The peelings from oranges, lemons and grapefruits have a myriad of uses so you’ll never have to throw them out again! Boiled up with sugar and water you can make candied peel or a citrus infused syrup for baking; top up with boiling water or dry them out to use at a later date for a fragrant tea; infuse a good quality liquor; use them for DYI cleaning solutions… the possibilities are endless. Bonus tip? They’re great for homecrafts too.
And it’s not just your potatoes either, take the peelings from any root veg and you can create a quick and easy, more-ish snack. Give your peelings a good rinse and pat them dry, pop into a roasting try with a good drizzle of oil, salt and maybe some smoky paprika or cumin. Roast in the oven until deep golden brown and crispy them tip directly into a serving bowl- they’re best eaten warm! An even better solution? Don’t peel in the first place – less hassle and no waste.
Leftover fruit peels after making a crumple? Strawberry tops after a picnic? Make a delicious jam from these odds and ends. Use just one fruit or… simply store all scraps in your freezer until you have enough for a batch and experiment with tutti frutti.
Here’s a quick recipe: combine 500g of your fruit of choice with 30g of sugar, 2tbsp of lemon and a pinch of salt in a heavy-bottomed pan over medium heat and mash slightly with a potato masher or fork. Bring to the boil then reduce to a simmer, stirring continuously until the mixture is jammy and thick – approximately 20 minutes. Trick to test if it’s ready: pop a few spoons in the freezer before you start; when you think your jam is ready, take a spoon out the freezer and drizzle a few drops of jam onto it. Leave for a few seconds then run your finger through the jam, if a distinct track is left your jam is ready! Turn off the heat and transfer into a clean glass jar, col to room temp, seal and label with the fruit and the date.
Do you find yourself with a mountain of leaves leftover from peeling all your Brussels sprouts? Use them for an impromptu snack. Simply give them a good rinse, pat dry then drizzle with oil and season well; pop in the oven for 8-10 minutes and you’ll have a crispy snack to tide you over until dinner time.
Who else kick starts their day (or tries to) with five minutes of peace in front of a steaming, fresh coffee? It’s one of those meditative practices that can make all the difference to your outlook but the waste from all of those coffee grounds does add up. Instead, store them in a container or resealable bag in your fridge then, at the end of the week, put them to good use by whipping up a batch of these decadent espresso brownies or this coffee ground biscotti.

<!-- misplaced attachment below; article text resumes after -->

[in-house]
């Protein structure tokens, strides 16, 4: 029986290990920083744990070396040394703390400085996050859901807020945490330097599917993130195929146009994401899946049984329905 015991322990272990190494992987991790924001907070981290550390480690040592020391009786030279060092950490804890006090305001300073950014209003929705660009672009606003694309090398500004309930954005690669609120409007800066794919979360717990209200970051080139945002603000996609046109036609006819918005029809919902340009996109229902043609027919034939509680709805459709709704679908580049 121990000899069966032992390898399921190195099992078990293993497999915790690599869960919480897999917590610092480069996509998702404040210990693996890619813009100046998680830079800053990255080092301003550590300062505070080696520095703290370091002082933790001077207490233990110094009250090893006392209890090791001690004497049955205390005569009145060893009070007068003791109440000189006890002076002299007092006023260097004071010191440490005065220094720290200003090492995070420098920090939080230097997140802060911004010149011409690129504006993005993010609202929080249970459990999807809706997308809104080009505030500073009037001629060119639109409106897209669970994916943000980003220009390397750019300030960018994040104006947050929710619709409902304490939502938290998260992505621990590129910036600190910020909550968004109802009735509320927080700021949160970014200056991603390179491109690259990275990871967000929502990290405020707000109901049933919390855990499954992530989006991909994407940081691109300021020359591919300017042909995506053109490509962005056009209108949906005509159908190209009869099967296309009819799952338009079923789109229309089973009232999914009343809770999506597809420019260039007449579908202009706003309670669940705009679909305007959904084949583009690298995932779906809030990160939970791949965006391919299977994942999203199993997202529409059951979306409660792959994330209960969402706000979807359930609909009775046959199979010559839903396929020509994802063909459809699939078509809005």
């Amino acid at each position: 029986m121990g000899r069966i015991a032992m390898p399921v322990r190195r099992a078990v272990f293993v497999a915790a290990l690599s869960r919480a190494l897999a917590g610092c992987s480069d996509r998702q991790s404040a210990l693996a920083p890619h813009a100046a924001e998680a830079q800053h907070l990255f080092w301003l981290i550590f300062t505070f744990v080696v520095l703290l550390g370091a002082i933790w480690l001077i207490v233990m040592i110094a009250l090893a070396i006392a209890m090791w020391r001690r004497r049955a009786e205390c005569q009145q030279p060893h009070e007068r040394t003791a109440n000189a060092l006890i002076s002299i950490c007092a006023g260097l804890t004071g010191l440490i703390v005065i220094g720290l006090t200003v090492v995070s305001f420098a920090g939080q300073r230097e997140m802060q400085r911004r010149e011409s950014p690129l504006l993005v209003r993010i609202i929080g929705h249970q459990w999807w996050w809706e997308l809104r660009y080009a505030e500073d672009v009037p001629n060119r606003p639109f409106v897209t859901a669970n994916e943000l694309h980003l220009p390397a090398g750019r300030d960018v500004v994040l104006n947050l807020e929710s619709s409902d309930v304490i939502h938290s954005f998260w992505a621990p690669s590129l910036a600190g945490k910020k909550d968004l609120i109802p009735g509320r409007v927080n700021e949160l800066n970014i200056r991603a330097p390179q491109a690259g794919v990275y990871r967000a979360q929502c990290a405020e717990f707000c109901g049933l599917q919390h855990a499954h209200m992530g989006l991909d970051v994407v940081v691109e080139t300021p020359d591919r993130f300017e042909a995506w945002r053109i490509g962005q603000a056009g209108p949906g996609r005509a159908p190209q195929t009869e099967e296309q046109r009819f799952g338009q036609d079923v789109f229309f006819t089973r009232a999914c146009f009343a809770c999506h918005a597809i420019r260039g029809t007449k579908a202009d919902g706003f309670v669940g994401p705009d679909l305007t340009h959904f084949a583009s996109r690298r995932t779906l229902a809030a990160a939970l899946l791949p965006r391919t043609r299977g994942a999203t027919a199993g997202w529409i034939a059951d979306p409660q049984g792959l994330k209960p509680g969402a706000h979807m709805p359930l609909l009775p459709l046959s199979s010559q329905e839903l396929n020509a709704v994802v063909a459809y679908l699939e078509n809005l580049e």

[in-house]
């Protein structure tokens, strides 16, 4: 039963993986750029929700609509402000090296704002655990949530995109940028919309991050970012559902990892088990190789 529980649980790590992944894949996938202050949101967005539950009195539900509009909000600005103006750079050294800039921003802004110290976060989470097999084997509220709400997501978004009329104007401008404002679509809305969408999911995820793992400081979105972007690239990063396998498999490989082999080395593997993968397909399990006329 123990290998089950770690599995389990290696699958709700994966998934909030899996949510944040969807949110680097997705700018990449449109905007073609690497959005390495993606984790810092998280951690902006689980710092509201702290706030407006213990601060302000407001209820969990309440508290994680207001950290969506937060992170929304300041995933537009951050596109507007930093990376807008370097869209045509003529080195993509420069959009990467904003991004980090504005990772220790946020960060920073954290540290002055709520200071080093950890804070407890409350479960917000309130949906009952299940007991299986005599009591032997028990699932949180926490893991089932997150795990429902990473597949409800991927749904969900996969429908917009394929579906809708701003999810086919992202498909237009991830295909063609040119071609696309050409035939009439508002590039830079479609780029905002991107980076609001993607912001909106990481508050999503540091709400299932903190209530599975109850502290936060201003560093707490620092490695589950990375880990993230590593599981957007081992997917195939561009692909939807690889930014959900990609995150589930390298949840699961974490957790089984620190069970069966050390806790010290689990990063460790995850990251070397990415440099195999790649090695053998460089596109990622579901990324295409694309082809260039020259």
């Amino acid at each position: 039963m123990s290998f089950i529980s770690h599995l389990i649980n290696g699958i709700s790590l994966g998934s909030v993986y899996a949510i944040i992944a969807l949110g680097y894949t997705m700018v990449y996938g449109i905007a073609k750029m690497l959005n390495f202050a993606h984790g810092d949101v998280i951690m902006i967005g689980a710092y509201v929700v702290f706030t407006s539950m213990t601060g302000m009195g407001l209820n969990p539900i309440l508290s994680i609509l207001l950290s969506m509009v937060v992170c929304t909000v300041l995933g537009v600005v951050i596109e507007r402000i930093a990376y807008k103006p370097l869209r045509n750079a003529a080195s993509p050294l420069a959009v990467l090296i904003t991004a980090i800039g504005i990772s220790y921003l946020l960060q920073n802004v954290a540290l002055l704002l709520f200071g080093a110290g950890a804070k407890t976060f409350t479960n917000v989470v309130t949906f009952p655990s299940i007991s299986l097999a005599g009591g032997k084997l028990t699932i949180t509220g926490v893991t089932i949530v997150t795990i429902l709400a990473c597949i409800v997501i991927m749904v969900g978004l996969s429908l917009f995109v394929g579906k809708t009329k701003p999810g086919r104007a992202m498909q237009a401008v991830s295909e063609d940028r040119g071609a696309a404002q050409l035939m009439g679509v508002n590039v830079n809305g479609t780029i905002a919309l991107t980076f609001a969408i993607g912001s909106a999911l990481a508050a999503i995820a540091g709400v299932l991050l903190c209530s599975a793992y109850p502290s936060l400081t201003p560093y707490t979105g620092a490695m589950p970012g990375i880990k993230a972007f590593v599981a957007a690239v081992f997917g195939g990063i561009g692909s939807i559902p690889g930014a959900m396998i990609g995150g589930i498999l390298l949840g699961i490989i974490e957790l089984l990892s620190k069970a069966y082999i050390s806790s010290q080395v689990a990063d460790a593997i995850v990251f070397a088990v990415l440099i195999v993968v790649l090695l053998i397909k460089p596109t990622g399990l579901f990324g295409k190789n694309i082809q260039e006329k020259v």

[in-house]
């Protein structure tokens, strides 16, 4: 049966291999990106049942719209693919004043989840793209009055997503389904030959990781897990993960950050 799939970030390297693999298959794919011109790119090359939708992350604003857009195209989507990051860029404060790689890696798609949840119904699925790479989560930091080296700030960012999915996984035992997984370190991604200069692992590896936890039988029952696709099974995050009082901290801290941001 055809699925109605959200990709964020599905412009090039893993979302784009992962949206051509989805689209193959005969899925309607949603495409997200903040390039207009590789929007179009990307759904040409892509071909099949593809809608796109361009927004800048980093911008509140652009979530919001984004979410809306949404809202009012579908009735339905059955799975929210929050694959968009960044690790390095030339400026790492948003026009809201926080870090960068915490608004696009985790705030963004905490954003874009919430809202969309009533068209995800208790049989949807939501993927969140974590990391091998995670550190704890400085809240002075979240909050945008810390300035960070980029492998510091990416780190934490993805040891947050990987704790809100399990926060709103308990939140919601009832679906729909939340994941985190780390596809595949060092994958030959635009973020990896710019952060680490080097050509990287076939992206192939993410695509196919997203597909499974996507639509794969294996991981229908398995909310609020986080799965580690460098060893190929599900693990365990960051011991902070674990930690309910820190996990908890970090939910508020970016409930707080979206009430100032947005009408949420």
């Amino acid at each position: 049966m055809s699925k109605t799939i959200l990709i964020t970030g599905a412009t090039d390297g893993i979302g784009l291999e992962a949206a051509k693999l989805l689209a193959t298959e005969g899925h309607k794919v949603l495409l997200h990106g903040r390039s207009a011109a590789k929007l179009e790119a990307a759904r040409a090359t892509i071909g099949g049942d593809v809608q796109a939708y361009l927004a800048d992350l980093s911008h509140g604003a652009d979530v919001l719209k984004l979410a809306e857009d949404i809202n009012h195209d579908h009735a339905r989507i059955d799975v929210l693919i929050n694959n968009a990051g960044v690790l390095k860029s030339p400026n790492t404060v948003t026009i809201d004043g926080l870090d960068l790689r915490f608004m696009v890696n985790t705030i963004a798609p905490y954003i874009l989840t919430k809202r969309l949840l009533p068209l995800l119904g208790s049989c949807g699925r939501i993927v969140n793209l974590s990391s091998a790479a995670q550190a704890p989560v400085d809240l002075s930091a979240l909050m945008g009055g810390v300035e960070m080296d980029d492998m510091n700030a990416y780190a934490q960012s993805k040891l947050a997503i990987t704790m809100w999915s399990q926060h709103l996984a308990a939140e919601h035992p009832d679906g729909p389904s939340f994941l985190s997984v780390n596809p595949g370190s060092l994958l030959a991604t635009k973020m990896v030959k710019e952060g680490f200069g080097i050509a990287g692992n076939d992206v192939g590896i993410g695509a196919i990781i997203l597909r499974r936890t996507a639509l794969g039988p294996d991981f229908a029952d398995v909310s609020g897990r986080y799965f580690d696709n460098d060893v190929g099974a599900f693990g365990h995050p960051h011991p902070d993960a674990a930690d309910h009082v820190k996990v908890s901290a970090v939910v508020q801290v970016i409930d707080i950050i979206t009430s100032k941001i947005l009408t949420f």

We know, the name’s not that appealing but smoothies aren’t just a super quick and tasty way to get your 5 a day… they’re also a great way to consume all the bits of fruit we might otherwise throw away. A whole strawberry, stem and all? In it goes. Apple avec core? Pop it in. So, if you’re like us, and love a smoothie to go each morning, make it a scrap smoothie. The best kind!
Who else loves the fragrance ginger adds to their curry or stir fries? Well, the next time you use it, add the peelings and ends to a mug of hot water and leave to brew for 5 minutes. The result is a steaming ginger tea that’s super tasty and also a great aid for digestion at the end of a long day.
This is both a tasty method to revamp any tired looking produce left in the back of the fridge and great way to preserve any fruit & veg you’re worried you won’t get to before it goes off. Looking for flavour inspiration? Check out these variations.
Have you always dreamed of having your own allotment but suffer from either a lack of space or a black thumb? Well, we’ve got a foolproof way for you to grow your very own spring onions and leeks whilst also helping to fight food waste. The next time you cook with them, hold onto approximately the last half inch of the bulb and roots and them to a glass with enough water to submerge the roots, but leave the stem uncovered. Leave this on a sunny windowsill, topping up with water as needed, and changing the water entirely at least once a week. You’ll be surprised by how quickly a whole new onion sprouts and will be able to brag about your newfound skills to all your friends.
This article was provided by Oddbox, boxes start at £9.45.